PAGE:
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Frank Zappa - Chunga's Revenge CD (album) cover


Frank Zappa



3.40 | 322 ratings

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Chris H
Prog Reviewer
3 stars Flo and Eddie have arrived!

"Chunga's Revenge", Zappa's third studio outing of the seventies, is the first album in which the wisecracking jokers from The Turtles known for real as Howard Kaylan and Mark Volman arrive on the scene. Most Zappa die-hards find the Flo & Eddie (back then known as "The Phlorescent Leech & Eddie", but later shortened) years as Zappa's weakest period, although I have other opinions. Now let's review shall we?

"Transylvania Boogie" is the first song off of the album, and it is a great instrumental, rock hard opener. It might just be me, but when I listen to it, my ears detect some Eastern influences towards the middle. Nonetheless, it is an excellent piece, especially because Frank himself does the playing here (as he does on most of the whole album). "Road Ladies" is next, and it is a semi-blues song about life on the road while touring. It has some awesome rave-ups in the beginning and towards the end of the middle. Also, the lyrics are quite funny, and sometimes true of real-life settings. The next song, "Twenty Small Cigars" is another FZ solo, but unlike most of his guitar work ("Transylvania Boogie" included), this song is just really forgettable. I find myself not even remembering this track even right after I listen to it. "The Nancy And Mary Music" is the fourth track, and it is almost 10 minutes of the band just having some instrumental fun. Although Frank gets most of the spotlight again, Ian Underwood is the real hero of this song with his instrumental multi-tasking virtuosity.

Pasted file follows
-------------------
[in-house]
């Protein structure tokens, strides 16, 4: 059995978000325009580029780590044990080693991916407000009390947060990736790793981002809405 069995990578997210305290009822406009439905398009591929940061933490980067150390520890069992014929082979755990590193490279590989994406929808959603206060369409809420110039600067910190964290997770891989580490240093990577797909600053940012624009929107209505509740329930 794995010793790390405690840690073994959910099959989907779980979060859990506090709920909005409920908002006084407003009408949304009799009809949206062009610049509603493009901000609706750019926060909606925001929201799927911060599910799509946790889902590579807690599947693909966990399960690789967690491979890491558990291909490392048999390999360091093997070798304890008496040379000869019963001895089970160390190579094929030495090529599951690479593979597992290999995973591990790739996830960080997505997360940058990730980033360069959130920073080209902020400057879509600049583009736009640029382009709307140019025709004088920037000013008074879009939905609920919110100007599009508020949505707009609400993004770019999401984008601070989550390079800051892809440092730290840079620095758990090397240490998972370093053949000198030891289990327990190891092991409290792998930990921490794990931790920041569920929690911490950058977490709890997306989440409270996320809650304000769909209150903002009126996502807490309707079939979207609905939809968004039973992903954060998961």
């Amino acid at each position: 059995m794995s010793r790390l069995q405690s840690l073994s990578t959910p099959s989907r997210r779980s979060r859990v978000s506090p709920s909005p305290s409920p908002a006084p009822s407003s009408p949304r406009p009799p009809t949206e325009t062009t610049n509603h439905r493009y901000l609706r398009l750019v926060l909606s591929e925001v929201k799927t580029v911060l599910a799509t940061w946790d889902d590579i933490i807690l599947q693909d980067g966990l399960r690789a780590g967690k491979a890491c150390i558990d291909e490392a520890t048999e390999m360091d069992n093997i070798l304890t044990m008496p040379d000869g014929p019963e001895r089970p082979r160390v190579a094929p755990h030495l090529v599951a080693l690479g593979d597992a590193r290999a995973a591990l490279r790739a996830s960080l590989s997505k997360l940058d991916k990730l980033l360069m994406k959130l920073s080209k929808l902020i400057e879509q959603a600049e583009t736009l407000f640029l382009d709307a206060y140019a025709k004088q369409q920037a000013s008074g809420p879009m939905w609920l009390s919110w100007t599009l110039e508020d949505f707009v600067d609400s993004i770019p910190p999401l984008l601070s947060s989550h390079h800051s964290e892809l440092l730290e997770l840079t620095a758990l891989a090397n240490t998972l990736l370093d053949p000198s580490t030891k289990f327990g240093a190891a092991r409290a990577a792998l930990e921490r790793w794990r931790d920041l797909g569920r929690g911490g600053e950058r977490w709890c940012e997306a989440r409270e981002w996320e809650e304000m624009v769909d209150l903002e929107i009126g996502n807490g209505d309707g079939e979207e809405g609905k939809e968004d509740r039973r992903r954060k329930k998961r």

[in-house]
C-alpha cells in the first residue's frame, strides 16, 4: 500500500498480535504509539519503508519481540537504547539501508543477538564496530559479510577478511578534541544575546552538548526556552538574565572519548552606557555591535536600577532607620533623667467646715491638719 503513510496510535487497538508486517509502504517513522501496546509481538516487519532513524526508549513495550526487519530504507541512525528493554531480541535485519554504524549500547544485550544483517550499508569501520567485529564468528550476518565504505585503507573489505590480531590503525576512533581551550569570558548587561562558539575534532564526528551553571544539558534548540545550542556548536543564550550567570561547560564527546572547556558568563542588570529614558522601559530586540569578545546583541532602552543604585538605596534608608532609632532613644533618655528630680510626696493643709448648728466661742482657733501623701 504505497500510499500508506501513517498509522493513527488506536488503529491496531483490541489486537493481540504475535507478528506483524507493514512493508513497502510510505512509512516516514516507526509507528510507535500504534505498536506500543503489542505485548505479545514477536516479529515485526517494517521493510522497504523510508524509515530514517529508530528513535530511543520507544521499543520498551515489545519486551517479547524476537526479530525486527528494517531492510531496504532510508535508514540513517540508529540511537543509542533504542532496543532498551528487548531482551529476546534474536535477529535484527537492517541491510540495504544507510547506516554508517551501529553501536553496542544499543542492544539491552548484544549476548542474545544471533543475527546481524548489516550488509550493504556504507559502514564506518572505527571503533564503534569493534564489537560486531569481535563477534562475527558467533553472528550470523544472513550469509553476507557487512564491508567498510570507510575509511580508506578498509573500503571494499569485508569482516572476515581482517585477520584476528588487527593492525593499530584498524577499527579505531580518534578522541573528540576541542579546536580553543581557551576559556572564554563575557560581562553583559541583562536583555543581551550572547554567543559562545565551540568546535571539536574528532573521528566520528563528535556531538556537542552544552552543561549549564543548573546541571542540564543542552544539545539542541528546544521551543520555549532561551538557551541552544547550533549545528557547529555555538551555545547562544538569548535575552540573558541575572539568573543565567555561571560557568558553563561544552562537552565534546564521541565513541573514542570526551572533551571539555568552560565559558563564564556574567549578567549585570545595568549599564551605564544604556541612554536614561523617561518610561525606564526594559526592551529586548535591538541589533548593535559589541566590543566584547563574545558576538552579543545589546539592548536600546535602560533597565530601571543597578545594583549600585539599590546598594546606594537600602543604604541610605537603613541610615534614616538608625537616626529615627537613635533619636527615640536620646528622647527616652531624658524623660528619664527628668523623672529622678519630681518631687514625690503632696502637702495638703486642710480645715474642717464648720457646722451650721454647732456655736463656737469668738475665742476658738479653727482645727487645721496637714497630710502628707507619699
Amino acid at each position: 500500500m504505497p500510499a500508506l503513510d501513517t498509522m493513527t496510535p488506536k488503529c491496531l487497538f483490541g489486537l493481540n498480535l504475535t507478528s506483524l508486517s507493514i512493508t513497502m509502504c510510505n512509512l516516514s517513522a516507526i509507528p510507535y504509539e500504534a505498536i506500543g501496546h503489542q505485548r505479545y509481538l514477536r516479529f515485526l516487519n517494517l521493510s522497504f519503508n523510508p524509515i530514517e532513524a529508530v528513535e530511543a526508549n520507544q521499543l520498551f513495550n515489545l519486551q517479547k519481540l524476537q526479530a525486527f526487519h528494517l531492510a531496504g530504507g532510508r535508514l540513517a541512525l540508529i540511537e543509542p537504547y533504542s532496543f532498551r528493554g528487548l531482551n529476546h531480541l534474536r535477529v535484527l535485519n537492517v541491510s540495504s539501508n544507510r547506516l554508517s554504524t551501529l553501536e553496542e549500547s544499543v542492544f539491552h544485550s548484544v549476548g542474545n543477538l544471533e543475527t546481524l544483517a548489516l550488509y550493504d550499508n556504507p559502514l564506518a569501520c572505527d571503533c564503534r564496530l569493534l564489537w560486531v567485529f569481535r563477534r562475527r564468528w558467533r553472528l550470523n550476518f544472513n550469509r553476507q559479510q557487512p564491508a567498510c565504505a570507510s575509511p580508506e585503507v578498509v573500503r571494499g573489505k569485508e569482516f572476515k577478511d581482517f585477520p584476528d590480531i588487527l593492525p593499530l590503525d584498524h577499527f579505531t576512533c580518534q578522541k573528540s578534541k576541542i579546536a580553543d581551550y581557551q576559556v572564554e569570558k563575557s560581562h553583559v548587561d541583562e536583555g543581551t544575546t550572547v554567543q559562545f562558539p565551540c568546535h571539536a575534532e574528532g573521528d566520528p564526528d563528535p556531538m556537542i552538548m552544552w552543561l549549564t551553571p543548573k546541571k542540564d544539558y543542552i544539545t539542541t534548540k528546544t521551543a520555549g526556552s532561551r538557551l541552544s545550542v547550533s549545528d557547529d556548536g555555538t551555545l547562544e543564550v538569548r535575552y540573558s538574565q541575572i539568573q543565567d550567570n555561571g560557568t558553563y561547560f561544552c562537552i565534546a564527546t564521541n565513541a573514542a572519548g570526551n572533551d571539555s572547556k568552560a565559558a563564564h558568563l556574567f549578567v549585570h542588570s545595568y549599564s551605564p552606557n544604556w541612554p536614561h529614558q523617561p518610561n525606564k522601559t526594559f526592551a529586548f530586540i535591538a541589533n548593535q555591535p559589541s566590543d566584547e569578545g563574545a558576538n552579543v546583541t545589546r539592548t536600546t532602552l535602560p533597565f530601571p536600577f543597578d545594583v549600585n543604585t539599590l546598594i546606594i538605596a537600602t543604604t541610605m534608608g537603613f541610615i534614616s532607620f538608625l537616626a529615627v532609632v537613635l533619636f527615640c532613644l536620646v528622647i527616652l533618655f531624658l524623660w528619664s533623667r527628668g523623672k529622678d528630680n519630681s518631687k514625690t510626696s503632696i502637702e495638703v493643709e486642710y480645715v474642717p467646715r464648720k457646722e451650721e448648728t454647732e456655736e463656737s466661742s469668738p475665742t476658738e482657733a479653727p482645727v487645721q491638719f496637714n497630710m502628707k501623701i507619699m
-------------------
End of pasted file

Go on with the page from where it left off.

"Tell Me You Love Me" is a really hard, deep guitar driven song projected by none other than everybody's friends Flo & Eddie. Most fans put down this song because of the singers, but actually this is some of their best work and Zappa's riffs are untouchable here. Really one of the best on the album. "Would You Go All The Way?" is where Flo & Eddie really come out of their shell and unleash their comic genius on the audience. Unfortunately, comic genius doesn't always translate into a great song. "Chunga's Revenge" is probably the only piece on this album fit to name the album after. Another instrumental, this FZ solo is just absolutely smothered in wah-wah delight, making wah gods like Hendrix kiss the ground Zappa walks on. One of the finest solos I have ever heard. Unfortunately, this amazing solo is followed up by "The Clap", which is a short percussion experiment gone horribly wrong. This might be one of the worst songs on the album, and no, there is no relation to "The Yes Album" here. Haha. "Rudy Wants To Buy Yez A Drink" continues the Flo & Eddie traveling sideshow, and although there isn't really anything here of musical interest (albeit a few golden guitar moments), I find I enjoy this song, just for comedic values. "Sharleena" is a poor attempt at a love song/ballad-type-thing, and I really, really do not enjoy this song. This version is far more accessible, but if you prefer a lot of musicianship like myself I would recommend you check out the 12 minute version of "Sharleena" found on "The Lost Episodes' it features a ton of guitar genius not found here.

Unfortunately, after all is said and done, this is a very erratic album. It mixes good songs with bad songs, serious songs with goof-offs, and masterful solos with novelty drum-banging. All of the comedy on this album really takes away from the genius Frank Zappa lays down on his solos. Flo & Eddie are in their tightest cage here, so if you can't handle them now do not even attempt any further albums from this period. Although Frank put down two of his greatest solos here ("Transylvania Boogie" and "Chunga's Revenge"), the novelty comedic songs such as "Would You Go All The Way" and "The Clap" take away from the essence a little bit. I highly recommend this album to anybody interest in hear some amazing fretwork on the guitar, but other than that, this is not an album for the weak-hearted or uptight.

3 Stars.

Chris H | 3/5 |


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